Oh, hey, I’ve forgotten to update you on my latest movie-going experience. I saw ‘Mission Impossible: Fallout’ and thought it was pretty fantastic. If you’re a fan of the series, you’re definitely going to love it, and I actually think it may be the best of them all.
Henry Cavill, whom you might otherwise know as Superman, plays something of a CIA enforcer/assassin and it totally works. Simon Pegg is his usual hilarious self. And Tom Cruise, well, he might be a pretty weird dude, but gosh darn it does he know how to run away from an explosion while talking into an ear piece. Great action movie.
Here’s some baseball stuff from around the league …
- The trade deadline is behind us, and Cespedes Family BBQ has a nice roundup of the movement:
there were 52 trades in July ➡️⬅️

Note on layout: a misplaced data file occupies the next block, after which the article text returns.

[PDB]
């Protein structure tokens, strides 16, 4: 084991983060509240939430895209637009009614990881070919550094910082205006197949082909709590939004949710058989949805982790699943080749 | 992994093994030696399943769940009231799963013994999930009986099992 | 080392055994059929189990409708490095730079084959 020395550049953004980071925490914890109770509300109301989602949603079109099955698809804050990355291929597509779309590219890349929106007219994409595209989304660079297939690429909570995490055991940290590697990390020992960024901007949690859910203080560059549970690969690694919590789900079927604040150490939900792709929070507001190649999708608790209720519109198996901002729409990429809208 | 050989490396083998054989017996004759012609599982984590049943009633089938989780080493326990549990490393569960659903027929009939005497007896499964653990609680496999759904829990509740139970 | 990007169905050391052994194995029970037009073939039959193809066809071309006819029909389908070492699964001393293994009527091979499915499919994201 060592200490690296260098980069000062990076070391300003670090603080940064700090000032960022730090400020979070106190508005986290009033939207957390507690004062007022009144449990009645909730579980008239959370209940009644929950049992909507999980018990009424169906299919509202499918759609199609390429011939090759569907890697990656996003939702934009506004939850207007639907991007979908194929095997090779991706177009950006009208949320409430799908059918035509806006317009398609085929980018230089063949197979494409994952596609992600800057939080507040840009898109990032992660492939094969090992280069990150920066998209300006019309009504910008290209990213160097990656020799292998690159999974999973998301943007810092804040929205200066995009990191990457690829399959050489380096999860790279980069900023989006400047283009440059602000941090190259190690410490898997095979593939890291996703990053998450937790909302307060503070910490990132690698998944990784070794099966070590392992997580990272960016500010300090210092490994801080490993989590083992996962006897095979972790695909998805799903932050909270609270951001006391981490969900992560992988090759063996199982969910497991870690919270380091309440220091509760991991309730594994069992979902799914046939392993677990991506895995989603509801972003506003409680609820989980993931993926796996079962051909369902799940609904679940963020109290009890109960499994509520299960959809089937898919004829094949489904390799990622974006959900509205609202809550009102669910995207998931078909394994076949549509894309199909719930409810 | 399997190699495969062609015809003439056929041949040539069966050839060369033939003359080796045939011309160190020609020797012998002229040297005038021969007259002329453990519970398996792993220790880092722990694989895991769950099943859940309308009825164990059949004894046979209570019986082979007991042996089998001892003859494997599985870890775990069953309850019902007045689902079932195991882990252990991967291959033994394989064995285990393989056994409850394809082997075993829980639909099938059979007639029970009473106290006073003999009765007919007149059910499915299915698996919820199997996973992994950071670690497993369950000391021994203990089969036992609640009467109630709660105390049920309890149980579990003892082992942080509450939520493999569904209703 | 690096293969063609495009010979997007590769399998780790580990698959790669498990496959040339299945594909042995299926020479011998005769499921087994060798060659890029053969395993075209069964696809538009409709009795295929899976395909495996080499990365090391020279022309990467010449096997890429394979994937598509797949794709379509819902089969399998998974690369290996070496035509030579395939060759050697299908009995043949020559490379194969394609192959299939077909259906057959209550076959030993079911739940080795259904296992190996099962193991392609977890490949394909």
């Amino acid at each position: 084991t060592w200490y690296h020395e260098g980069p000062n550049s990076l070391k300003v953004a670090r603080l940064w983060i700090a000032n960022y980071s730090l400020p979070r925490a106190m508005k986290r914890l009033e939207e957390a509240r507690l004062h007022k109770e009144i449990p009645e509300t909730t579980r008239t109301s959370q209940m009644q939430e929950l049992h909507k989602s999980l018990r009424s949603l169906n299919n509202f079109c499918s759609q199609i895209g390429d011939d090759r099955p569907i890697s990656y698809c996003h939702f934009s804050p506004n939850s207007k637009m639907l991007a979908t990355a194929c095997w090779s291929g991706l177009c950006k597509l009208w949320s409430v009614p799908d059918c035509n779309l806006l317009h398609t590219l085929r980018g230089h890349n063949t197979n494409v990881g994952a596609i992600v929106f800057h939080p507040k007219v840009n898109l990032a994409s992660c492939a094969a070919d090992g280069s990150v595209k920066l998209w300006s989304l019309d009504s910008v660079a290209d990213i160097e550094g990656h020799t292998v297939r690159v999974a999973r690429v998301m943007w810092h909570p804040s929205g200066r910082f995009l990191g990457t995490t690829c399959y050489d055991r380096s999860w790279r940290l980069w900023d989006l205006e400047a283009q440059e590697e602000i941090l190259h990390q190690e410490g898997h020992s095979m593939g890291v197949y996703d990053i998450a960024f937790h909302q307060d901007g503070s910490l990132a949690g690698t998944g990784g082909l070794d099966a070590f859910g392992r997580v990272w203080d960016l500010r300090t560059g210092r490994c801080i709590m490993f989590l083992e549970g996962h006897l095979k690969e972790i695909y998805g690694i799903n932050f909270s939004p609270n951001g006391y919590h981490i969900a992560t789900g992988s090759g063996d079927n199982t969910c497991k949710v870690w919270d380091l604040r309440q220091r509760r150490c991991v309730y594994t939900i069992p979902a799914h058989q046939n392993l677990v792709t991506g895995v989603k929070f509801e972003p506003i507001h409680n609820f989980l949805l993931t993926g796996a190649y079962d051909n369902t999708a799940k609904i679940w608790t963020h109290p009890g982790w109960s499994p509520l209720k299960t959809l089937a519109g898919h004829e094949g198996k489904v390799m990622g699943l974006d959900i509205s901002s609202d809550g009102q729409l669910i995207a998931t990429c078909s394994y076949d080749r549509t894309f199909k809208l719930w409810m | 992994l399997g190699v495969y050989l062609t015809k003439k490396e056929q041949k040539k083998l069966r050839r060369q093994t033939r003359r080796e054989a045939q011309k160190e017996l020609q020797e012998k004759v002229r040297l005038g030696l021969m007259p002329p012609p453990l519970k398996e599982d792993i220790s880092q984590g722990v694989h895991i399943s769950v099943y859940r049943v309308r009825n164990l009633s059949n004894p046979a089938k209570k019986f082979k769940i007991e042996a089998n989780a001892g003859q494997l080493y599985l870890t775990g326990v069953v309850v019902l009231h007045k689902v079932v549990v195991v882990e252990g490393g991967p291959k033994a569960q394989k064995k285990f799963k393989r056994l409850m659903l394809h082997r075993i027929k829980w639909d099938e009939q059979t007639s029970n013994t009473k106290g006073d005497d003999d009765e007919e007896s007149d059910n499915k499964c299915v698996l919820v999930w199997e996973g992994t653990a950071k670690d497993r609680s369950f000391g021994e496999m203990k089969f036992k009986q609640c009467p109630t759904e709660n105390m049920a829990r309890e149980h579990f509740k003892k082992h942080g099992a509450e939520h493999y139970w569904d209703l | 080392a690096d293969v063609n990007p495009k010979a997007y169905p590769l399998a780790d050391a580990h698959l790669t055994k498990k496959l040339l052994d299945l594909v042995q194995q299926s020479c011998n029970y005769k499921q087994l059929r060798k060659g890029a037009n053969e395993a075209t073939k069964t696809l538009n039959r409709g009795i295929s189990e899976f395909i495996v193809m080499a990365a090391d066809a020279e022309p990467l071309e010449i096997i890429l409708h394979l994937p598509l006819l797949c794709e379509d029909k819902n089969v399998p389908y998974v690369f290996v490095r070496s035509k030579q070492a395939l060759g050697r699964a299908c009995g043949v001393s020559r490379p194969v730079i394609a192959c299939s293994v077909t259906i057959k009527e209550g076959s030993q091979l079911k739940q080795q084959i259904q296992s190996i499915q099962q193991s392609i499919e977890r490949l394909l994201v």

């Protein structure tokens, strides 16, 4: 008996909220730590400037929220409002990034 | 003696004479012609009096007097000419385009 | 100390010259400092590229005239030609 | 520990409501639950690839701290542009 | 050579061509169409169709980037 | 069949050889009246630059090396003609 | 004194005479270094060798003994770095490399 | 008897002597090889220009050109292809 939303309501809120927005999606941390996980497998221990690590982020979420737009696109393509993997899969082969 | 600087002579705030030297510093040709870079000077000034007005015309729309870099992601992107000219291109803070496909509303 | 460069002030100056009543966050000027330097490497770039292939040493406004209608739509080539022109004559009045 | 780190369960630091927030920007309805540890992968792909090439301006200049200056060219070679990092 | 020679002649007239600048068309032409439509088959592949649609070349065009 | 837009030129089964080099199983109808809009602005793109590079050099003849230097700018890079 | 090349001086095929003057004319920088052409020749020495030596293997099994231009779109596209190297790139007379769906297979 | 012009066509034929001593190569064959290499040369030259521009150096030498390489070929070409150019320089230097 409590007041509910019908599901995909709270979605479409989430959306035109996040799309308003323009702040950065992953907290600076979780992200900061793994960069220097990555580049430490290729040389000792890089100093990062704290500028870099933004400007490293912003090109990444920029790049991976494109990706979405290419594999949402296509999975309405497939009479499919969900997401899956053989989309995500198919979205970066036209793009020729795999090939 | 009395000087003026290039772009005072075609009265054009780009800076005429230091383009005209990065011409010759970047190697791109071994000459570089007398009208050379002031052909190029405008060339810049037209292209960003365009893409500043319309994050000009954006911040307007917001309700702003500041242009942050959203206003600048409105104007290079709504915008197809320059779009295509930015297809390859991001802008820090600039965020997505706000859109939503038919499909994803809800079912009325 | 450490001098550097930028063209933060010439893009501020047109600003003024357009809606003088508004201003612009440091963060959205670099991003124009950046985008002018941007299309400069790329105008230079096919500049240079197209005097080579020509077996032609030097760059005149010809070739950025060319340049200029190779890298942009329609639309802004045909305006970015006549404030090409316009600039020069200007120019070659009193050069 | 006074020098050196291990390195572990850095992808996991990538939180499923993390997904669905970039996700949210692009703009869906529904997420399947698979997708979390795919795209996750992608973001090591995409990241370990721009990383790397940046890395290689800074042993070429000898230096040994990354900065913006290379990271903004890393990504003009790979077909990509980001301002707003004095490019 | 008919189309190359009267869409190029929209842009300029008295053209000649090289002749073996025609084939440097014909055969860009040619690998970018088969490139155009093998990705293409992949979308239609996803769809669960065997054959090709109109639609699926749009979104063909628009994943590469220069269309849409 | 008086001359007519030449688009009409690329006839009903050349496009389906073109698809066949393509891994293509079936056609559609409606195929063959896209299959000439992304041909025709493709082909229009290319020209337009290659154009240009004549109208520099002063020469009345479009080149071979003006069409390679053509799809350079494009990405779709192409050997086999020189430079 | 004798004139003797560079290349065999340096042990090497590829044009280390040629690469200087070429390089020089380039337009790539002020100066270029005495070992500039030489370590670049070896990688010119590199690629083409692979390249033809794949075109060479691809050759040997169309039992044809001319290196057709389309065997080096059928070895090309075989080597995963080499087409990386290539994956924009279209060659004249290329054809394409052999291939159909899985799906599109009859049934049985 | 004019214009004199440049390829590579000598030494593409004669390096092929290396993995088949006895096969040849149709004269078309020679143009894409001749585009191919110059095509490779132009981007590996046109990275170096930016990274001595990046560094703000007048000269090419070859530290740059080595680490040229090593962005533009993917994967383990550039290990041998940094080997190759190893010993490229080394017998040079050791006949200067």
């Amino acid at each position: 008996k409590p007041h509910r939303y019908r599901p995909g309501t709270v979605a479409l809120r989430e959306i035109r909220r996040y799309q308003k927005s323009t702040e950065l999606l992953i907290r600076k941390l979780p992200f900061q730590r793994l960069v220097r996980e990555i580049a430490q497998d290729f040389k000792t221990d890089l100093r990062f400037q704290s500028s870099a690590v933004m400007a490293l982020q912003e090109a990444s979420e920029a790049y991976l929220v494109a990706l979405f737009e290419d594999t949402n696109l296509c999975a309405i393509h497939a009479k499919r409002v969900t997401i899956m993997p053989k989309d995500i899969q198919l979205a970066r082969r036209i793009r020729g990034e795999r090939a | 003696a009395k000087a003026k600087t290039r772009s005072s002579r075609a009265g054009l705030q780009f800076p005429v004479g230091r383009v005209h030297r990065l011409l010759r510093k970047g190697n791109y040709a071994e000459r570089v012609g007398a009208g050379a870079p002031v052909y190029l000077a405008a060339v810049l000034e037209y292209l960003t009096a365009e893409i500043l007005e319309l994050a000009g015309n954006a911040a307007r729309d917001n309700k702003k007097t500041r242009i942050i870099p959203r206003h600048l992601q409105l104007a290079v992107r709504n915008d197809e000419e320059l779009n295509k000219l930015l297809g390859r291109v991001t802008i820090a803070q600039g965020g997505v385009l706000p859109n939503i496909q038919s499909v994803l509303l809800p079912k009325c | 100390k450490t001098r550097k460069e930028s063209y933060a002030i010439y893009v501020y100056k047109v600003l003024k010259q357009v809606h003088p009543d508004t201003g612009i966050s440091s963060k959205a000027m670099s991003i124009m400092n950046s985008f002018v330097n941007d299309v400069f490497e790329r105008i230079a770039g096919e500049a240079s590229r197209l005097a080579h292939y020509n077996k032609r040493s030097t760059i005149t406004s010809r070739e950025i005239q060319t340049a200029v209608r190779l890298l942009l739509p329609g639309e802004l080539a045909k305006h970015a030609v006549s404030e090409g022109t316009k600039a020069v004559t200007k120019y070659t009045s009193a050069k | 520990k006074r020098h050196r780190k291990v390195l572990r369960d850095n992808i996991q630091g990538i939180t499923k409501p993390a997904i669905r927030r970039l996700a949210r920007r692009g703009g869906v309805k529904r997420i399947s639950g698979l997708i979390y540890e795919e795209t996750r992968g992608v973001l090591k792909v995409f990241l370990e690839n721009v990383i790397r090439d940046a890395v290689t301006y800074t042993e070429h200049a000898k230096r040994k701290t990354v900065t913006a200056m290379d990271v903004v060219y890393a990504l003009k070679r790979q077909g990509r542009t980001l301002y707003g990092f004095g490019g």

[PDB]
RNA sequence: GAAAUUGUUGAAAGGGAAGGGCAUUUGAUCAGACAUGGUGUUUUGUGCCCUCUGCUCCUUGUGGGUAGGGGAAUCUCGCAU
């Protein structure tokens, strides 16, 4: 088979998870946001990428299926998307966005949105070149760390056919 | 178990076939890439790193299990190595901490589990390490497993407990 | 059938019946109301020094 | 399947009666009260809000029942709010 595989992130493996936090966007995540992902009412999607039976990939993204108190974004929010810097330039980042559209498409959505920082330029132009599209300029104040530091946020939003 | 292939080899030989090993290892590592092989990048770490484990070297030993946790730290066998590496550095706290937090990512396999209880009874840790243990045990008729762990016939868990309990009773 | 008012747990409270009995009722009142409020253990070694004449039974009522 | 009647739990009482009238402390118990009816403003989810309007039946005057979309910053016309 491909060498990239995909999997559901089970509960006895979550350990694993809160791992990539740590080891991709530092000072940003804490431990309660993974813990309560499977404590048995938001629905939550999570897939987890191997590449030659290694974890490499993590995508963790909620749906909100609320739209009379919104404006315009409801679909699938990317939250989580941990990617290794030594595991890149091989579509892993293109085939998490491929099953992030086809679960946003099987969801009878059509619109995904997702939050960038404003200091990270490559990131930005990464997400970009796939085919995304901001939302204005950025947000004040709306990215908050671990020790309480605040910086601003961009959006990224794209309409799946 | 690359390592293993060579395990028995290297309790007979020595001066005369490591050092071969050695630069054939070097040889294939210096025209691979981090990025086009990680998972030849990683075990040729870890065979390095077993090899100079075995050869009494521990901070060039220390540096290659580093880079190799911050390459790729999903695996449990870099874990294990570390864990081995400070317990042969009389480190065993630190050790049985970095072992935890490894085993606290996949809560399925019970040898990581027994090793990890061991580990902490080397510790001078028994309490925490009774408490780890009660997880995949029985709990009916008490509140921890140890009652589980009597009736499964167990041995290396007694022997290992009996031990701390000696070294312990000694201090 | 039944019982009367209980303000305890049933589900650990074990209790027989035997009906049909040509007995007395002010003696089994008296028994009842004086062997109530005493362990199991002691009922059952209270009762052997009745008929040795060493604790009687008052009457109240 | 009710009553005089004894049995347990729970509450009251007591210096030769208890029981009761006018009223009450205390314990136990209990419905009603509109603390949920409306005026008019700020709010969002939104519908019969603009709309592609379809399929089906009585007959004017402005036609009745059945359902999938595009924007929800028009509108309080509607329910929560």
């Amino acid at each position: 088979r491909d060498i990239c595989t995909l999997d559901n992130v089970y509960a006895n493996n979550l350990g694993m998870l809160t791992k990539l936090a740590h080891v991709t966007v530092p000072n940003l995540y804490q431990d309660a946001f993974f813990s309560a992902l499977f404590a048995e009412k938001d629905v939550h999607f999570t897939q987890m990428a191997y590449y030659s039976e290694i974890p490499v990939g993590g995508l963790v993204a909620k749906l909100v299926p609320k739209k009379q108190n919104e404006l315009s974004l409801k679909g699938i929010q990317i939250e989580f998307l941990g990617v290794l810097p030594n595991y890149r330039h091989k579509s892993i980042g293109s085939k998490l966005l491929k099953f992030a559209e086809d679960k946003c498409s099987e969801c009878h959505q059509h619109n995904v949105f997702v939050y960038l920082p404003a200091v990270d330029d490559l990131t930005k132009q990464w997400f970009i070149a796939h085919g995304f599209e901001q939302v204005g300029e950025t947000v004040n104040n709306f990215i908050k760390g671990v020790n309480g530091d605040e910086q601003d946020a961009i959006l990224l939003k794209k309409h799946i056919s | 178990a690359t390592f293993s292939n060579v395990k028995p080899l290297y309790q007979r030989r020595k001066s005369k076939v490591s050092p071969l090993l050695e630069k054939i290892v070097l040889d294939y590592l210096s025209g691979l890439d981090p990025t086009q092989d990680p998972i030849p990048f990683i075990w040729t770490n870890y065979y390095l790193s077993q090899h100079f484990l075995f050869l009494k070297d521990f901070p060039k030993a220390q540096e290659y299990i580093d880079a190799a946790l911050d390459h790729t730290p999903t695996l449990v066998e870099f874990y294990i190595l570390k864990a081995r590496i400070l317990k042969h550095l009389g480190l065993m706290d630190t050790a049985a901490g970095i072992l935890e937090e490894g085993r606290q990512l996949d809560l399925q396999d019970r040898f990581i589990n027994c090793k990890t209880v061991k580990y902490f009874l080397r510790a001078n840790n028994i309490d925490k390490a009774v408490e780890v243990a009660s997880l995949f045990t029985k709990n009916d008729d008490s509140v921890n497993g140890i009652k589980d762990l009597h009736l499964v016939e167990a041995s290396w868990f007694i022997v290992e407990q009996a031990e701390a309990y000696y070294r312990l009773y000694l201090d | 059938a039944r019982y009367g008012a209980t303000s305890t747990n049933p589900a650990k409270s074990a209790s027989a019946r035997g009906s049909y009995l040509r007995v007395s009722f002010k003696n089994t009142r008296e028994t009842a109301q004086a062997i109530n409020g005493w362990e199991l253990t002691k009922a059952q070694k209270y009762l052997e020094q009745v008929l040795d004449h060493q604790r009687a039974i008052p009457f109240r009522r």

teams with the most trades:
Orioles, Blue Jays, Cardinals, Rangers, Phillies: 5
teams with the fewest trades:
A’s, Giants, Padres, Rockies, Tigers: 1
— Cespedes Family BBQ (@CespedesBBQ) August 2, 2018
- And at FanGraphs, Dan Szymborski turns his ZiPS projection system on the AL and NL standings in the wake of the deadline in a must-read two-part article. The National League version just came out and there’s some surprising stuff in there. First of all, the Los Angeles Dodgers did the *most* to improve their playoff odds using the deadline, with an increase of 7.1%. The Brewers ranked fifth best in the NL with a playoff off boost of 1.4%, while the Cubs ranked 10th with -0.1%. According to Szymborski, however, the Cubs odds are effectively unchanged *and* he personally believes the gap between them should be smaller than the projections show. It’s an interesting conversation though, and your must-read of the day, no doubt.